It was staggering to realise not one of the 165-strong orchestra would have been born when I left (in floods of tears) to become a student at the Royal Academy of Music. I felt a few wrinkles sprout as I watched them perform with the consummate ease of professionals.The sheer energy and love being displayed by the youngsters cramped onto the RAH stage blew me away.
Having been in the profession now for over sixteen years I've seen my fair share of cynicism and bitterness as comes with any job. How refreshing to be taken back to my teenage years, the excitement of discovering amazing symphonic works for the first time and sharing that love with like-minded friends. Certainly for those in the NYO, a percentage will come from specialist music schools but others like me, would have come from ordinary schools, possibly without much musical scope and therefore have spent the majority of the year feeling like the outsider who has to practise for hours rather than watch the latest TV shows.
It's been wonderful to see see organisations such as the NYO and the National Children's Orchestra flourish over the years, the standard goes from strength to strength with so many alumni going on to become professional musicians. The biggest success stories surely being Sir Simon Rattle, Daniel Harding and Nicola Benedetti but orchestras over the UK are full of those who benefited from such youth organisations, national or local. Those who didn't go on to study music cite their experiences in youth orchestras as being an important part of their upbringing. I have many friends who hail from that period in my life, some who carried on their musical education and others who veered off onto different paths. One close friend in particular went into the field of banking but still plays the violin in classical and jazz groups weekly.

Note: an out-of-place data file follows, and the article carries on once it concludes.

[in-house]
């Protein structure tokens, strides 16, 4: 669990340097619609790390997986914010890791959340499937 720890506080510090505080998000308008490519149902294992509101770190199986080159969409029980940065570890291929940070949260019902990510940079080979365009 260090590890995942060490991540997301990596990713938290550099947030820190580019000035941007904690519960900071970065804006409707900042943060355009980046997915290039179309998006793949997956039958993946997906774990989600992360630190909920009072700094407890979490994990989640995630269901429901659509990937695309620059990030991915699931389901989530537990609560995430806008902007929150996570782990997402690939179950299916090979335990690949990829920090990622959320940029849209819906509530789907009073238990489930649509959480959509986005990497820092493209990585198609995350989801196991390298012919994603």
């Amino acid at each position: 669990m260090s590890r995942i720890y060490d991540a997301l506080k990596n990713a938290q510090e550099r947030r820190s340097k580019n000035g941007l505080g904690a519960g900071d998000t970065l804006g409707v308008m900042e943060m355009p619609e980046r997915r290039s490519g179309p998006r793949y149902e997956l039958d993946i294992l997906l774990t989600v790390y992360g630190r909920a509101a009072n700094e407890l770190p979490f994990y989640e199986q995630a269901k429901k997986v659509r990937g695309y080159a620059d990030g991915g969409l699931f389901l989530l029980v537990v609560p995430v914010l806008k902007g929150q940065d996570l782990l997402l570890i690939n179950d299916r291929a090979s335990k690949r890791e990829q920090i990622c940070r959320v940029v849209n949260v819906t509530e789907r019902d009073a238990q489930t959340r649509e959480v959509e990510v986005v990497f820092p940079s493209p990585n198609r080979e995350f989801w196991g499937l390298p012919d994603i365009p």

I myself came from Bromley, growing up through the excellent music system Bromley Youth Music Trust, an organisation offering lessons, numerous orchestras/bands and chamber music. International youth orchestra and band competitions are frequently won, numerous alumni enter the profession, the most well-known being clarinettist Emma Johnson, but BYMT still suffered huge cuts in funding earlier in the year. So many people rallied round to support, understanding the need for this service which provides a solid music education for little or no money to all those who want it.
Sadly this is happening all over the country and whilst this blog isn't designed as a platform for political change it is hopefully going to encourage us to cherish such organisations that encouraged all of us, whatever background, to discover what we can achieve in the field of music and beyond.